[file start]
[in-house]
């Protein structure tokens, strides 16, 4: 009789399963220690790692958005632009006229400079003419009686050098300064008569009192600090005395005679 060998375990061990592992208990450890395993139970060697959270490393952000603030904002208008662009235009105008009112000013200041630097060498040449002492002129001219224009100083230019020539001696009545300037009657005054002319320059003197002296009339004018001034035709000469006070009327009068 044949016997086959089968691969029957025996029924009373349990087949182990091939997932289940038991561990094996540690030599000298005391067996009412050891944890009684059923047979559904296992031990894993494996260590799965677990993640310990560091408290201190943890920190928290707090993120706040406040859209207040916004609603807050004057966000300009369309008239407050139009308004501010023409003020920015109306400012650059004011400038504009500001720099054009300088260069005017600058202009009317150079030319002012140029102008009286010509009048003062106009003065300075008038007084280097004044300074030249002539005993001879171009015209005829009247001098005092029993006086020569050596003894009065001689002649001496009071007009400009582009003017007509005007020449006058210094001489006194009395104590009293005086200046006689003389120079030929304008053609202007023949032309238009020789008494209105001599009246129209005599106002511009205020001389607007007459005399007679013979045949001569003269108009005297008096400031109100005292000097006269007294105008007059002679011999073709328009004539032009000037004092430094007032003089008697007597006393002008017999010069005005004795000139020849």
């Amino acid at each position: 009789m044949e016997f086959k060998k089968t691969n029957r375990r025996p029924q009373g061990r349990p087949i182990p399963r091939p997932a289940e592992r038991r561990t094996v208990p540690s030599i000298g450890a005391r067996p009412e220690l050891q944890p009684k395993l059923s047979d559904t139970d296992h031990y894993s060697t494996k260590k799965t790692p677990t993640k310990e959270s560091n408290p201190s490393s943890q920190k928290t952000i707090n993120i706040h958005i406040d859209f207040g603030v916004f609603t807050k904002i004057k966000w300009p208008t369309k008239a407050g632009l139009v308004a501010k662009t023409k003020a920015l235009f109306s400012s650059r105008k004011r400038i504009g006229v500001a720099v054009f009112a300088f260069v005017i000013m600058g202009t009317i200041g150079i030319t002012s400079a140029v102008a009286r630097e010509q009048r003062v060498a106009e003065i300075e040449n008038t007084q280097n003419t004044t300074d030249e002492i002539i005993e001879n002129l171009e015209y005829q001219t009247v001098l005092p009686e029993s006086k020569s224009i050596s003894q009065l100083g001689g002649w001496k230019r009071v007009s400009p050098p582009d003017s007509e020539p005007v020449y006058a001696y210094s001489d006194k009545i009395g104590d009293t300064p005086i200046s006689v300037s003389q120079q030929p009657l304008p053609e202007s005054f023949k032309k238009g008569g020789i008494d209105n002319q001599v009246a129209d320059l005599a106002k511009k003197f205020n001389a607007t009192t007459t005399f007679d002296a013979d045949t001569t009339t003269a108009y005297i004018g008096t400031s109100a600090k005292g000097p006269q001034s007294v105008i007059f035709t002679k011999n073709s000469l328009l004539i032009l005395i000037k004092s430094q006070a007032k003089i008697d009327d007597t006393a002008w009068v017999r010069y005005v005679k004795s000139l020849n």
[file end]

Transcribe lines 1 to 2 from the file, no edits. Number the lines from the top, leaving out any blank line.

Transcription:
[in-house]
């Protein structure tokens, strides 16, 4: 009789399963220690790692958005632009006229400079003419009686050098300064008569009192600090005395005679 060998375990061990592992208990450890395993139970060697959270490393952000603030904002208008662009235009105008009112000013200041630097060498040449002492002129001219224009100083230019020539001696009545300037009657005054002319320059003197002296009339004018001034035709000469006070009327009068 044949016997086959089968691969029957025996029924009373349990087949182990091939997932289940038991561990094996540690030599000298005391067996009412050891944890009684059923047979559904296992031990894993494996260590799965677990993640310990560091408290201190943890920190928290707090993120706040406040859209207040916004609603807050004057966000300009369309008239407050139009308004501010023409003020920015109306400012650059004011400038504009500001720099054009300088260069005017600058202009009317150079030319002012140029102008009286010509009048003062106009003065300075008038007084280097004044300074030249002539005993001879171009015209005829009247001098005092029993006086020569050596003894009065001689002649001496009071007009400009582009003017007509005007020449006058210094001489006194009395104590009293005086200046006689003389120079030929304008053609202007023949032309238009020789008494209105001599009246129209005599106002511009205020001389607007007459005399007679013979045949001569003269108009005297008096400031109100005292000097006269007294105008007059002679011999073709328009004539032009000037004092430094007032003089008697007597006393002008017999010069005005004795000139020849």